The most substantial buildings in the Lackawanna Avenue Commercial Historic District are located along Wyoming and North Washington Streets. Built in the late nineteenth and early twentieth centuries, these structures reflect a greater adherence to distinct architectural styles than their counterparts on Lackawanna. The most common styles are Renaissance Revival, Richardson Romanesque, Neo Classicism and an early example of Art Deco. Four to eight stories in height and as many as eight bays wide, the newer buildings have also retained better integrity than the Lackawanna structures. First floor store-front alterations have been made, but are not as intrusive as on the Avenue; and, upper stories remain almost completely intact.. As on Lackawanna a variety of materials was used in the construction of the buildings. Originally constructed for banking institutions, corporate offices and large retail operations, the present use of the buildings remains consistent with the historic use.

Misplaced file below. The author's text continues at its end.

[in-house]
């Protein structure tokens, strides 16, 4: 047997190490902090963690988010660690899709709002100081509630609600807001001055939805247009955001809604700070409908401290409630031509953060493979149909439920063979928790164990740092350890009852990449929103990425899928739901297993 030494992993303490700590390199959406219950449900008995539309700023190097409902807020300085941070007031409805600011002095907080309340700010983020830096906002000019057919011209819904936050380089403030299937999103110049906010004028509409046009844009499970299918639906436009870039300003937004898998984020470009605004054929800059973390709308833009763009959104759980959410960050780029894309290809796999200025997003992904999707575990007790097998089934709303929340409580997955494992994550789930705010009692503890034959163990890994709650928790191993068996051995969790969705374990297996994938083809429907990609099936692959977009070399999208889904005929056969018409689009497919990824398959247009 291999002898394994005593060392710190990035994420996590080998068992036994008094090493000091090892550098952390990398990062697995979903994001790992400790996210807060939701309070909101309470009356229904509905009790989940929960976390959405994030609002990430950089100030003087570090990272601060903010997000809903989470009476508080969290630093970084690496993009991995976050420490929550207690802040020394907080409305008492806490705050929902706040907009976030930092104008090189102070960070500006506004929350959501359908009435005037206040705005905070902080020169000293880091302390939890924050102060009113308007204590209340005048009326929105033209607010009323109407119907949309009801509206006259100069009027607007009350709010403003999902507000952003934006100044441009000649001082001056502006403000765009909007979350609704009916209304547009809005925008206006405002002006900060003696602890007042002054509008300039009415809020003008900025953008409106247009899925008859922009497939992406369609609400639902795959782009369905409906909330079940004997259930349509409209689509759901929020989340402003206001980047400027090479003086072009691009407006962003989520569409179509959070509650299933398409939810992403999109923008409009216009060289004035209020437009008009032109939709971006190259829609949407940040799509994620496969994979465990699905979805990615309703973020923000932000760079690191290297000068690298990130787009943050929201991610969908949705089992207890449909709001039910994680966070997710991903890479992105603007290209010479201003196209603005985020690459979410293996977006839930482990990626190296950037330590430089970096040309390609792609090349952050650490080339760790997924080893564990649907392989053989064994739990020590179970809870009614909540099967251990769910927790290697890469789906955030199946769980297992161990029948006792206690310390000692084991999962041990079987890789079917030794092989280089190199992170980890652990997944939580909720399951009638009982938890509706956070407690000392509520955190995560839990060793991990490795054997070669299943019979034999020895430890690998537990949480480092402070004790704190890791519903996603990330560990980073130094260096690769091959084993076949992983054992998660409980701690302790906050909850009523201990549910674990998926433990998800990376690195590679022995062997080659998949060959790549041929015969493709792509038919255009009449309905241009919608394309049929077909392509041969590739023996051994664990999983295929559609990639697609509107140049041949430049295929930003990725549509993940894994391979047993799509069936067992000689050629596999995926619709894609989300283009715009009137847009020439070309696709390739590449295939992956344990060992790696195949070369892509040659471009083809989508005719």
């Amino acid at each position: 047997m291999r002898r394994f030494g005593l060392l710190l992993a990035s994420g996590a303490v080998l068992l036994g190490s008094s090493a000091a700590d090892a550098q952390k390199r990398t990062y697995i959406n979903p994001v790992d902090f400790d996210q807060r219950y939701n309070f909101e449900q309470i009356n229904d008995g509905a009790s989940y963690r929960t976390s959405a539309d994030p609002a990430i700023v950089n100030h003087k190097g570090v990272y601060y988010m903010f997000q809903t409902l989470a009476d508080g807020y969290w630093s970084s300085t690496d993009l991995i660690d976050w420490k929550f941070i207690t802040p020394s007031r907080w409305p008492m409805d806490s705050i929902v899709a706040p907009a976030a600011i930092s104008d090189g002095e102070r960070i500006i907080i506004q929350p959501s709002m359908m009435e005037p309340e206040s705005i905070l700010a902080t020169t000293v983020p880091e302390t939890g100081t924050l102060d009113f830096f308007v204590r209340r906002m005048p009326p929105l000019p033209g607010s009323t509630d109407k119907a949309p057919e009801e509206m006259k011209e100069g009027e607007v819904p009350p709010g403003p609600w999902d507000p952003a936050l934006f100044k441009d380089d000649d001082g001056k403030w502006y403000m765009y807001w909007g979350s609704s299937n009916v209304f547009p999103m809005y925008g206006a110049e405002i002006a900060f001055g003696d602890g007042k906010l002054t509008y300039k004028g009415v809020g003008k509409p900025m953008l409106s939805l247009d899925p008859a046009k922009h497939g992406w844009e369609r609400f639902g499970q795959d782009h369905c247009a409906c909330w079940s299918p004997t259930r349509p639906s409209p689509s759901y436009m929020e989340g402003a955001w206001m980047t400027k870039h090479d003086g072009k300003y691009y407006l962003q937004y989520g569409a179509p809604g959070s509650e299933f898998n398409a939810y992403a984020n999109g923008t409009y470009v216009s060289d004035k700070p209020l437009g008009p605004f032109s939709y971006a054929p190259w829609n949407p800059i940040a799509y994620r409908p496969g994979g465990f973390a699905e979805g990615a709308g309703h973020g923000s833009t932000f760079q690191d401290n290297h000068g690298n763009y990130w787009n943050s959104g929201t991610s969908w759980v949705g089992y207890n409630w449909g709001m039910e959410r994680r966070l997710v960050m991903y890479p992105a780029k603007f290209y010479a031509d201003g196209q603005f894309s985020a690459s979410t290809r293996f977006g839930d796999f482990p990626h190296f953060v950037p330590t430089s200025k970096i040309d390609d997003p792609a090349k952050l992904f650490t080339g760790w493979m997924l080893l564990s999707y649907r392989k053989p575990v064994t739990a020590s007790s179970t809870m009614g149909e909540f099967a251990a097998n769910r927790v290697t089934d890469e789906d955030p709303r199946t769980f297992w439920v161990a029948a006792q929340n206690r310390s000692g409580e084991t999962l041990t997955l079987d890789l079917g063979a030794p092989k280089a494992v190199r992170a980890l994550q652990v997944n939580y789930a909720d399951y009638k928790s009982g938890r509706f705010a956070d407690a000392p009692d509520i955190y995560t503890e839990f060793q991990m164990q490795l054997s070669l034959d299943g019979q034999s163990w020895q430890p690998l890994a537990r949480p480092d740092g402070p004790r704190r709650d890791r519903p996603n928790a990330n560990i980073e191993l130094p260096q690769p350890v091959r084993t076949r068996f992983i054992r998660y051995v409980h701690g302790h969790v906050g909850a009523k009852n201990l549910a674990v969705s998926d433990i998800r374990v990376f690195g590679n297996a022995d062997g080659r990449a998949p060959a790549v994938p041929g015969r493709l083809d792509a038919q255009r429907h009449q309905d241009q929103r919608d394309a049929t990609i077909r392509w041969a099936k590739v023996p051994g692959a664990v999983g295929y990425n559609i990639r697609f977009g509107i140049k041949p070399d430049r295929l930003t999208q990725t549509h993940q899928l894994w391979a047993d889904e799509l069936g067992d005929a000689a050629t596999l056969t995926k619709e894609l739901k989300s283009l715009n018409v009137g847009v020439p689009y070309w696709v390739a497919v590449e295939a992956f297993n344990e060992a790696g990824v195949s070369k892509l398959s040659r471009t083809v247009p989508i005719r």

Significance

In the late nineteenth century, Scranton became the heart of the anthracite coal mining industry in Pennsylvania as well as a manufacturing center. With a population of almost 150,000 in 1930, Scranton's growth between 1860 and 1930 was remarkable. During those years of growth Lackawanna Avenue served as the commercial core of Scranton. Featuring a number of fine examples of late nineteenth century architecture, the Avenue characterized the prosperity and hopes of the city. Though many of the expectations were never realized, Lackawanna Avenue still reflects the prosperity that was once Scranton.